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National Character and Public Spirit in Britain and France, 1750–1914

£40.99

  • Date Published: February 2006
  • availability: Available
  • format: Paperback
  • isbn: 9780521024266

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About the Authors
  • In a work of unusual ambition and rigorous comparison, Roberto Romani considers the concept of 'national character' in the intellectual histories of Britain and France. Perceptions of collective mentalities influenced a variety of political and economic debates, ranging from anti-absolutist polemic in eighteenth-century France to appraisals of socialism in Edwardian Britain. Romani argues that the eighteenth-century notion of 'national character', with its stress on climate and government, evolved into a concern with the virtues of 'public spirit' irrespective of national traits, in parallel with the establishment of representative institutions on the Continent. His discussion of contemporary thinkers includes Montesquieu, Voltaire, Hume, Millar, Burke, Constant, de Staël and Tocqueville. After the mid-nineteenth century, the advent of social scientific approaches, including those of Spencer, Hobson and Durkheim, shifted the focus from the qualities required by political liberty to those needed to operate complex social systems, and to bear its psychological pressures.

    • The topic of 'national character' is new and of wide interest
    • This comparative approach considers France, Britain and, to a lesser extent, Italy
    • The long historical span (1750–1914) allows for discussion of many major thinkers
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    Reviews & endorsements

    'Romani has written a first-class study of a fascinating and enduring problem … this book asks fundamental questions regarding the relationship between morality and political freedom. By placing these debates in a context that is both historical and comparative Romani has laid bare the obstinate complexity of the problems posed by the notion of national character.' The European Legacy

    'The content of the book is dense and detailed … a significant contribution …' The American Historical Review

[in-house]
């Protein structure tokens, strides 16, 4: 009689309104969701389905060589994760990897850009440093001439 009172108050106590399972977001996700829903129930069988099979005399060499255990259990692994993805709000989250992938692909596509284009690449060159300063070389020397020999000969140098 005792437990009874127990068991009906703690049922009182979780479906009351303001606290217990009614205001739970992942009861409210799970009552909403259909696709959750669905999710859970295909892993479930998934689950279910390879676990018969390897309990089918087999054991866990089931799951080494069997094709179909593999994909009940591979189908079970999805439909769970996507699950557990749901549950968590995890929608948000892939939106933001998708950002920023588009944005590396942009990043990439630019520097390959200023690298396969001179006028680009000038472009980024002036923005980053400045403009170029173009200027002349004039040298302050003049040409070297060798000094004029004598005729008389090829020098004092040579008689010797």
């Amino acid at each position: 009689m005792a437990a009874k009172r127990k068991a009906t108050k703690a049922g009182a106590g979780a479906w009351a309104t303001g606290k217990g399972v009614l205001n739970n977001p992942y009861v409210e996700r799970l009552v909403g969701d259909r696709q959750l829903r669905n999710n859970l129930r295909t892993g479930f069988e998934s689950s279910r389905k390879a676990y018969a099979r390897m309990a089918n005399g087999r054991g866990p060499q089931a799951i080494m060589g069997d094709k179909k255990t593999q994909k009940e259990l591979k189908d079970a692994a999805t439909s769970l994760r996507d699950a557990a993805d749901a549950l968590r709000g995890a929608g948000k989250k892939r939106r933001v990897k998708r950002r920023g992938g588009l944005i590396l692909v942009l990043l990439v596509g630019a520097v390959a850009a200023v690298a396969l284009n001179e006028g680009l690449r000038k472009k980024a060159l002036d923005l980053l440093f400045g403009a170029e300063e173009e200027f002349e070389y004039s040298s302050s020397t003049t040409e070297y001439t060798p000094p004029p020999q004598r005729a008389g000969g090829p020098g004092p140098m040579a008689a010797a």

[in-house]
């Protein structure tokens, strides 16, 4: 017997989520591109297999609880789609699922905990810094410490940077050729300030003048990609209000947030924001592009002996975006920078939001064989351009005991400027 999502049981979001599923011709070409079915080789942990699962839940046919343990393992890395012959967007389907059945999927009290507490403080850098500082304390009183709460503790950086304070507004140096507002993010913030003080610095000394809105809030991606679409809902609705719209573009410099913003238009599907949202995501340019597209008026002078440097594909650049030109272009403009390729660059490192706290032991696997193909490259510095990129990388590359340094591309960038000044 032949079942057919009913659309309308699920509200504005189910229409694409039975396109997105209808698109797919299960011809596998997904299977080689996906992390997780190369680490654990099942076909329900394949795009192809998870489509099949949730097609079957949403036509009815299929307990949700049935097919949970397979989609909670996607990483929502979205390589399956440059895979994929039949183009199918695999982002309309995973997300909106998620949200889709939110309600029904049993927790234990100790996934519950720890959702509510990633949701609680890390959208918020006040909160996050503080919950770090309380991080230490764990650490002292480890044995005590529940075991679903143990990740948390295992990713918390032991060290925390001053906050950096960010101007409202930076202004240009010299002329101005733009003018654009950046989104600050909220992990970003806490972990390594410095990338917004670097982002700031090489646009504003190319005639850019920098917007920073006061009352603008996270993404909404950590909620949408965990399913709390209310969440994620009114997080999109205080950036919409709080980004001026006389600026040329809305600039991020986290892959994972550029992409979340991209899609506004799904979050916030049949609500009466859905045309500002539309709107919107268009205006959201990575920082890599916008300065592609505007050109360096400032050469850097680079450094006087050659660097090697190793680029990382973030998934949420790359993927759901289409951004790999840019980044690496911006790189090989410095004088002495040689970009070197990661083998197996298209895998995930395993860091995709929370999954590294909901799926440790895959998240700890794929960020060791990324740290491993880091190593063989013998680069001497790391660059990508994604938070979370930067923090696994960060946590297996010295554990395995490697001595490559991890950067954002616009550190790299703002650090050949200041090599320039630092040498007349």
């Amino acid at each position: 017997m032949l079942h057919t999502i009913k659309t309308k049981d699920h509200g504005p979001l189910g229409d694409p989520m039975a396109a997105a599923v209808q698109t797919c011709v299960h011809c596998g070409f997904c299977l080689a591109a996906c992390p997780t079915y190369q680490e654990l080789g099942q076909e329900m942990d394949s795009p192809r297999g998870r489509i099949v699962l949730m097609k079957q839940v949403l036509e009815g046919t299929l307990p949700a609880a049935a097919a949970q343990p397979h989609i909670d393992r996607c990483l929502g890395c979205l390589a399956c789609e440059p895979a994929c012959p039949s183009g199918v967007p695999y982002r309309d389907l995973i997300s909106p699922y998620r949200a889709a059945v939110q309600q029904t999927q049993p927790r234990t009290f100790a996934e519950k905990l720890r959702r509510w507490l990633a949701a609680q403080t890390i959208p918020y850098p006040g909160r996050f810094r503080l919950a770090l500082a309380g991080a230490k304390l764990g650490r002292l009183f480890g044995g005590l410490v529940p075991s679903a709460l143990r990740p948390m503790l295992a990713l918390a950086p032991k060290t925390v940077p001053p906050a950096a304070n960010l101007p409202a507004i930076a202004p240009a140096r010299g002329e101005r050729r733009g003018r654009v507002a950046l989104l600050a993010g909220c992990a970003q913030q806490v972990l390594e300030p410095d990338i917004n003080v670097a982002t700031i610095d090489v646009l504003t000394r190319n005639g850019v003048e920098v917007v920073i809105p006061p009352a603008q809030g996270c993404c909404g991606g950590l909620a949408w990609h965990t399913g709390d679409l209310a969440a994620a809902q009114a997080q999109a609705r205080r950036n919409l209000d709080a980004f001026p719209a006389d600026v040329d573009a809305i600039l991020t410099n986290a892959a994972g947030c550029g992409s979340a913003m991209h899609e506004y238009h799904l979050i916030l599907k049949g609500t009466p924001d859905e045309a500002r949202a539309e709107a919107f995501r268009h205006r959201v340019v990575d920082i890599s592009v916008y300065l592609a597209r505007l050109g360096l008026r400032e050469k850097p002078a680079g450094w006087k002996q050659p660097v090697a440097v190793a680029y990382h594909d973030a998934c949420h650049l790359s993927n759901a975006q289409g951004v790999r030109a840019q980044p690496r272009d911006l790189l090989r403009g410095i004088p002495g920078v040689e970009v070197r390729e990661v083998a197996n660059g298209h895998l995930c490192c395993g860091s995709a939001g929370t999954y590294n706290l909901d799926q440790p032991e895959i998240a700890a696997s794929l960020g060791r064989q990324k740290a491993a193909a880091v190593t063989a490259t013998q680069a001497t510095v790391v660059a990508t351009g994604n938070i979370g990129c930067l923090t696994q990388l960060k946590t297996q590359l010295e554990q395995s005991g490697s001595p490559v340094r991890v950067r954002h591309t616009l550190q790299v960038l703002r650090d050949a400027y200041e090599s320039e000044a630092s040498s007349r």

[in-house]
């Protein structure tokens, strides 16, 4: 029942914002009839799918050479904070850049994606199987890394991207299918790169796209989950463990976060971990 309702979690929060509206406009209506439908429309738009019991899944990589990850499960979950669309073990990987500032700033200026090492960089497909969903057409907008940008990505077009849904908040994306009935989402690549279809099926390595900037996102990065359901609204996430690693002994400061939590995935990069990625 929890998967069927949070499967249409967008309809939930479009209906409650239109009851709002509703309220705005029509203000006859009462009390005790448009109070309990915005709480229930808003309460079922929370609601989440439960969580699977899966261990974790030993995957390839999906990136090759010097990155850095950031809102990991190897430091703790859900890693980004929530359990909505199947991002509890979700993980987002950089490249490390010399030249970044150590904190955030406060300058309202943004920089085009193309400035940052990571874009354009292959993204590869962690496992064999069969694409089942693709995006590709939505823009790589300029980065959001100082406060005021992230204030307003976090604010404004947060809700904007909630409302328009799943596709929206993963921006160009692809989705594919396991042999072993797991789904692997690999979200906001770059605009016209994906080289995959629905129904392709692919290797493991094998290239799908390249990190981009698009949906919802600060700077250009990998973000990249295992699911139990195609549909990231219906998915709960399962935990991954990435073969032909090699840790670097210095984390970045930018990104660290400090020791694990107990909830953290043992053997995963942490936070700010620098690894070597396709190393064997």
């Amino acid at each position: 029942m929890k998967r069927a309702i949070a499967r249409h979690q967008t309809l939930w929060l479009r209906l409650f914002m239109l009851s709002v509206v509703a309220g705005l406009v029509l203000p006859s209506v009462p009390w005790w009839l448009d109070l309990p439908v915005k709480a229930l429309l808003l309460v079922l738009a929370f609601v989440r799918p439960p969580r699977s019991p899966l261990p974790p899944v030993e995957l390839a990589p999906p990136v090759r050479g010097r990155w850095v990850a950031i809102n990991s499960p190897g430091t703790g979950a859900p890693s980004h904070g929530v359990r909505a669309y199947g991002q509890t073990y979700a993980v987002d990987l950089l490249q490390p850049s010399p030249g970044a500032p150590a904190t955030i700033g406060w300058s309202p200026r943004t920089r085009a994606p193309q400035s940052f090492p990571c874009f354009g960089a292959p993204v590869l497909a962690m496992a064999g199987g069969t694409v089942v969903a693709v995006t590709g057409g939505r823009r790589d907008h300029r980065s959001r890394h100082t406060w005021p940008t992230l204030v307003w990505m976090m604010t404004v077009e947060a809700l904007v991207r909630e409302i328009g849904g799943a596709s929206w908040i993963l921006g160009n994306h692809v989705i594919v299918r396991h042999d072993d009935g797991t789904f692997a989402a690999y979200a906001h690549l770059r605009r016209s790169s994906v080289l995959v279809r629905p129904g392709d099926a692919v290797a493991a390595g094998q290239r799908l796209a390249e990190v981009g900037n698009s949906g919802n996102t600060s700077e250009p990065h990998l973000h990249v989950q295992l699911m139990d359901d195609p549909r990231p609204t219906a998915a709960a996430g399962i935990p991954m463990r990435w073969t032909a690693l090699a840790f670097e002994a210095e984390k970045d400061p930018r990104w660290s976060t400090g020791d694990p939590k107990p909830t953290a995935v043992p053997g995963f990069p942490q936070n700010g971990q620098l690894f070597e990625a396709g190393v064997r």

'The ambitiousness of its sweep through more than 150 years of Anglo-French intellectual history is easily apparent … [it is] based on an impressively broad array of primary materials.' Stephen Heathorn, H-Albion

    'Romani opens up new vistas on terrain that has become over familiar in some cases and remained obscure in others.' European Journal of Political Theory

    '… stirring and critical account … Romani's wide-ranging, sufficiently argued, comprehensive study would be of respective interest to every historian of economic thought aspiring to a different reading of economic ideas against their intellectual and cultural context.' History of Economic Ideas

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    Product details

    • Date Published: February 2006
    • format: Paperback
    • isbn: 9780521024266
    • length: 360 pages
    • dimensions: 229 x 154 x 21 mm
    • weight: 0.535kg
    • availability: Available
  • Table of Contents

    Acknowledgements
    Introduction
    Part I. 1750–1850: France:
    1. All Montesquieu's sons: the place of esprit général, caractère national, and mœurs in French political philosophy, 1748–89
    2. After the Revolution: Staël on political morality
    3. From republicanism to industrialism and national character: Melchiorre Gioja, Charles Dupin and Continental political economy, 1800–48
    4. The French Restoration dispute over mores and Tocqueville
    Great Britain:
    5. Between Whiggism and the science of manners: Britain, 1750–1800
    6. British views on Irish national character, 1800–46
    Part II. 1850–1914:
    7. The demise of John Bull: social sciences in Britain, 1850–1914
    8. Durkheim's collective representation and their background
    9. Socializing public spirit, 1870–1914
    Conclusion
    Index.

  • Author

    Roberto Romani
    Roberto Romani is Research Associate at the Centre for History and Economics, King's College, Cambridge.

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